The Lewis Center for the Arts’ Princeton Atelier will present an original immersive theater experience inspired by cultural meditations on mortality, created by Princeton students as the culminating project of a spring course co-taught by graphic novelist Kevin Pyle and Jennine Willett, Co-Artistic Director of Third Rail Projects, a dance theater company known for immersive works. The 28-minute experience will be presented in intervals on May 5 from 2:00 to 4:00 p.m. and 7:00 to 9:00 p.m. in New South on the Princeton campus.
The project grew out of the Atelier course, “Waking the Dead,” in which Pyle and Willett, two storytellers, working in different media, combined their processes and approaches to narrative. They collaborated with students across multiple disciplines to integrate movement, images, and text into a new story-telling format. The students and faculty examined artists’ responses throughout history to the subject of death and the journey of the soul. Memento Mori, Vanitas painting, Hans Holbein’s Dance of Death, and the wide variety of visual interpretations of Dante’s Inferno were among the works considered. The Last Boat, devised by the faculty and students working in collaboration, is the culminating project that incorporates projected imagery, art installations, text, and movement in an immersive theatrical environment.
Audiences will assemble in the lobby level of New South and be escorted in small groups to the basement or “B” level of the building to begin the experience. Through a series of rooms and vignettes utilizing a range of media and performance, audiences will engage with various meditations on the inevitability of death and the unknowable quality of the afterlife.
The Princeton Atelier was founded by Princeton Professor Emerita Toni Morrison and is directed by Paul Muldoon, Princeton’s Howard G.B. Clark ’21 Professor in the Humanities and Professor of Creative Writing. This academic program brings together professional artists from different disciplines to create new work in the context of a semester-long course. Every course is unique and happens only once. A painter might team with a composer, a choreographer might join with an electrical engineer, a company of theater artists might engage with environmental scientists, or a poet might connect with a videographer. Princeton students have an unrivaled opportunity to be directly involved in these collaborations.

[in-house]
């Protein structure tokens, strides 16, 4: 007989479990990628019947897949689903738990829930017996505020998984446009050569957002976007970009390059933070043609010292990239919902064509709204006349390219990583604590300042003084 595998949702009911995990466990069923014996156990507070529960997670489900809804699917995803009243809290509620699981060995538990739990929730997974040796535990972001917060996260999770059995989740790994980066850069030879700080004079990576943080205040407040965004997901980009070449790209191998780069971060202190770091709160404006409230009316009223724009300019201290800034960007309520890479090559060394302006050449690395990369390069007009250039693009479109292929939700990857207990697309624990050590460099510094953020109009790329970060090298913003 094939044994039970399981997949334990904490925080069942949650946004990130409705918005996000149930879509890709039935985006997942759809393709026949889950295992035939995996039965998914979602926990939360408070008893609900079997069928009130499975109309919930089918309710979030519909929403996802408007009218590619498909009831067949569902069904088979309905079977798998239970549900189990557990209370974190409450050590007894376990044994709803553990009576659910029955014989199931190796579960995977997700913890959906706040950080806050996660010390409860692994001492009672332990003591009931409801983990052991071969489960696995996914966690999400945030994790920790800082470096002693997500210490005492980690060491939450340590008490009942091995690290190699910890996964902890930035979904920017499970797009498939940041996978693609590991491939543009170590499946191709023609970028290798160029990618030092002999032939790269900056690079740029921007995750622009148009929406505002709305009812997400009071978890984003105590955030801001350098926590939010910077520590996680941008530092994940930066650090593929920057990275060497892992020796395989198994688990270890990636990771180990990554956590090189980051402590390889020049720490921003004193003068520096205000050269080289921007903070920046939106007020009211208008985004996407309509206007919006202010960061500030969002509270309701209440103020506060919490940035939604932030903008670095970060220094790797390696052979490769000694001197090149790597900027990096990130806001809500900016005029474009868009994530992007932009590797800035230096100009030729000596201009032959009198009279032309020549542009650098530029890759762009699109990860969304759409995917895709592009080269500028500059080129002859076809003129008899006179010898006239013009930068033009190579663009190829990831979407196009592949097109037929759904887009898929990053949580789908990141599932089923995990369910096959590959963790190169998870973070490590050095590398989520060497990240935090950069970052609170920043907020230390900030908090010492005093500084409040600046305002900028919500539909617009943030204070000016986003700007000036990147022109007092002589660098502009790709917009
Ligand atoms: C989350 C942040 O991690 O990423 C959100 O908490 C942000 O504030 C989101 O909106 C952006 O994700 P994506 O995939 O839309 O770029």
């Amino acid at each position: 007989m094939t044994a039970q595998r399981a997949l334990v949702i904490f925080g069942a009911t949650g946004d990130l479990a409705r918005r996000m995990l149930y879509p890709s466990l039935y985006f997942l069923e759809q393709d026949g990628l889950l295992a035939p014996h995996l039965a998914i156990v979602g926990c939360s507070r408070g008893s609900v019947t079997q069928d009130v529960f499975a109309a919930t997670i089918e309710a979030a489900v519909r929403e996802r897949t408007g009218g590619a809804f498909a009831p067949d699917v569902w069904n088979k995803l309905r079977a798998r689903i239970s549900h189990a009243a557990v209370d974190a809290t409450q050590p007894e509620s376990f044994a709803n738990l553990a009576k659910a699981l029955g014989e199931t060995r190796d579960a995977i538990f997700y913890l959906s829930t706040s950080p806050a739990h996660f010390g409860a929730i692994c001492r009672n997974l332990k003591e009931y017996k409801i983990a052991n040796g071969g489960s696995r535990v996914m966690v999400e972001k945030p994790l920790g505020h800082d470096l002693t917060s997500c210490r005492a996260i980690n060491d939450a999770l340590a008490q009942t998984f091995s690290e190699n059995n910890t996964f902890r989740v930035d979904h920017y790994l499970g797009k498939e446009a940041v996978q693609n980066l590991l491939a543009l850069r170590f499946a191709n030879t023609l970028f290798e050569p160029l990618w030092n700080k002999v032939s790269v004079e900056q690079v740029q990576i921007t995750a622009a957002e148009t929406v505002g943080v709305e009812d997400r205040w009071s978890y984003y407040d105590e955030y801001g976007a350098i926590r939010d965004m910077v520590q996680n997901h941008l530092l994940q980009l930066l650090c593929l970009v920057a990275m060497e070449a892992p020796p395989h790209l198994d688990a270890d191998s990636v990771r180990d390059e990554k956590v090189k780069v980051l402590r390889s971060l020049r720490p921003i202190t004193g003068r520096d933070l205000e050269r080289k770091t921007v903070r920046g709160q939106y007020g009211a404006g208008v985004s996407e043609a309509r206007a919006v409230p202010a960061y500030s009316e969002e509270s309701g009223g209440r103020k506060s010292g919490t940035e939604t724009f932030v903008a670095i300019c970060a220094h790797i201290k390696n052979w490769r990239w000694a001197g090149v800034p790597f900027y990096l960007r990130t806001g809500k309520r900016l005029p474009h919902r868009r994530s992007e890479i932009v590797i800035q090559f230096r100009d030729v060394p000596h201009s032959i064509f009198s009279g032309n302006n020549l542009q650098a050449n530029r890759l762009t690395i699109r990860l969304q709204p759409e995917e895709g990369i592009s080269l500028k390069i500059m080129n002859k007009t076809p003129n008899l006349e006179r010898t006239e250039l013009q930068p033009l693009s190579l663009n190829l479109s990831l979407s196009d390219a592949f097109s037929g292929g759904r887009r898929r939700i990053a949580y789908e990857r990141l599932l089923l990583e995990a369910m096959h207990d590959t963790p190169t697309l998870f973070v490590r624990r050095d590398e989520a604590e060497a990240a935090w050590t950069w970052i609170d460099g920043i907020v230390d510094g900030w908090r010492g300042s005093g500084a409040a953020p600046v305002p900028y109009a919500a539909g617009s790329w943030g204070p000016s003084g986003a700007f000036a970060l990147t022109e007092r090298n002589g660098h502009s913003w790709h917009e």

Kevin Pyle is the author/illustrator of numerous graphic novels and non-fiction comics. He is a long-time co-editor and contributor to World War 3 illustrated. Much of the work done for WW3 illustrated was collected in his 2001 docu-comic, Lab U.S.A: illuminated documents. Lab U.S.A. won the Silver Medal for Sequential Art from the Society of Illustrators. Pyle has done performance and installations based on the text that have been exhibited in the Brooklyn Museum of Art, Mass MOCA, and numerous gallery settings. His first of three graphic novels, Blindspot, was published in 2007 by Henry Holt. It was included in the Best American Comics 2008, edited by Lynda Barry. He recently collaborated with the scholar McKenzie Wark on a series of graphic essays on the Situationist International, which were published by Verso Books and have been presented at the Conflux pyschogeography convention and MoMA PS1. He is currently working on a series of graphic essays about the intersection of mortality and art.
Jennine Willett is a New York Dance and Performance (Bessie)-Award winning choreographer, director, performer, writer, and educator. She is one of the Co-Artistic Directors, along with Tom Pearson and Zach Morris, of Third Rail Projects, a dance theater company based in Brooklyn. Her work takes many forms including site-specific performances that reframe and transform public spaces, staged dance works, and large-scale immersive experiences where the edges between performer and audience are blurred and the narrative is experienced from inside of the story itself. Third Rail Projects is known for its award-winning immersive hit Then She Fell, named as one of the “Top Ten Shows of 2012” by Ben Brantley of The New York Times, and acclaimed as one of the best theater experiences of 2013 by Vogue Magazine. The company continues to run Then She Fell alongside its current immersive hit The Grand Paradise, which opened in February of 2016. Willett is currently collaborating with the widely acclaimed Albany Park Theater Project, a Chicago-based youth ensemble, to create Learning Curve, a full-scale immersive journey into Chicago public education. Learning Curve is slated to premiere this summer with a cast of 32 high school age performers.
Admission to The Last Boat is free, however visitors are required to sign up for a time slot at arts.princeton.edu/lastboat with small groups admitted to the immersive theater experience every 15 minutes.